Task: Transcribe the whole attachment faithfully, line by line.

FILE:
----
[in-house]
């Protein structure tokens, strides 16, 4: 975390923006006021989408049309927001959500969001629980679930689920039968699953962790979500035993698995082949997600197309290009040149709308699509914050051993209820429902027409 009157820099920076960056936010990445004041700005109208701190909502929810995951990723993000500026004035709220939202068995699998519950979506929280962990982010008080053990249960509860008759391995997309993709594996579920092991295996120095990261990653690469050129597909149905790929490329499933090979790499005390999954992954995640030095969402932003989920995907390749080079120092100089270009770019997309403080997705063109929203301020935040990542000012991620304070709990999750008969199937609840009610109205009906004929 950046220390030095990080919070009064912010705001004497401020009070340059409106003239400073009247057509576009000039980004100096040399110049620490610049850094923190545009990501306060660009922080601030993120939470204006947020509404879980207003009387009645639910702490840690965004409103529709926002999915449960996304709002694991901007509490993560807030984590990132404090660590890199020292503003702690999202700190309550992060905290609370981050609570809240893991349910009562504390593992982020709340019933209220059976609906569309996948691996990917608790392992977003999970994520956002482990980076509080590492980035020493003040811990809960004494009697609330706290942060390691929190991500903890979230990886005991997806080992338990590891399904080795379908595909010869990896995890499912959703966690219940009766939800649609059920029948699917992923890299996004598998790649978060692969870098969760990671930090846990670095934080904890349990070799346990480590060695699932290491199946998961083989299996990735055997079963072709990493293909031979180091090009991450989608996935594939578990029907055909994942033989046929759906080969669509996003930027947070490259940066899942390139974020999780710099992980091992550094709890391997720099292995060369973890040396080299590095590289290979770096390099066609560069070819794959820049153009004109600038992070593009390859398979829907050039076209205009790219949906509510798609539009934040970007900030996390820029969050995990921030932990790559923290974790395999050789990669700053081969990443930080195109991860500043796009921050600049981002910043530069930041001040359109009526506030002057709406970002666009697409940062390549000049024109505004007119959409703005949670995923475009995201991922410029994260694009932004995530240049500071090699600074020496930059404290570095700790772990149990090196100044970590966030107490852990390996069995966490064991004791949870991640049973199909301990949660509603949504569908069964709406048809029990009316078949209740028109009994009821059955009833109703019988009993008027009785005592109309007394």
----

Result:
[in-house]
């Protein structure tokens, strides 16, 4: 975390923006006021989408049309927001959500969001629980679930689920039968699953962790979500035993698995082949997600197309290009040149709308699509914050051993209820429902027409 009157820099920076960056936010990445004041700005109208701190909502929810995951990723993000500026004035709220939202068995699998519950979506929280962990982010008080053990249960509860008759391995997309993709594996579920092991295996120095990261990653690469050129597909149905790929490329499933090979790499005390999954992954995640030095969402932003989920995907390749080079120092100089270009770019997309403080997705063109929203301020935040990542000012991620304070709990999750008969199937609840009610109205009906004929 950046220390030095990080919070009064912010705001004497401020009070340059409106003239400073009247057509576009000039980004100096040399110049620490610049850094923190545009990501306060660009922080601030993120939470204006947020509404879980207003009387009645639910702490840690965004409103529709926002999915449960996304709002694991901007509490993560807030984590990132404090660590890199020292503003702690999202700190309550992060905290609370981050609570809240893991349910009562504390593992982020709340019933209220059976609906569309996948691996990917608790392992977003999970994520956002482990980076509080590492980035020493003040811990809960004494009697609330706290942060390691929190991500903890979230990886005991997806080992338990590891399904080795379908595909010869990896995890499912959703966690219940009766939800649609059920029948699917992923890299996004598998790649978060692969870098969760990671930090846990670095934080904890349990070799346990480590060695699932290491199946998961083989299996990735055997079963072709990493293909031979180091090009991450989608996935594939578990029907055909994942033989046929759906080969669509996003930027947070490259940066899942390139974020999780710099992980091992550094709890391997720099292995060369973890040396080299590095590289290979770096390099066609560069070819794959820049153009004109600038992070593009390859398979829907050039076209205009790219949906509510798609539009934040970007900030996390820029969050995990921030932990790559923290974790395999050789990669700053081969990443930080195109991860500043796009921050600049981002910043530069930041001040359109009526506030002057709406970002666009697409940062390549000049024109505004007119959409703005949670995923475009995201991922410029994260694009932004995530240049500071090699600074020496930059404290570095700790772990149990090196100044970590966030107490852990390996069995966490064991004791949870991640049973199909301990949660509603949504569908069964709406048809029990009316078949209740028109009994009821059955009833109703019988009993008027009785005592109309007394």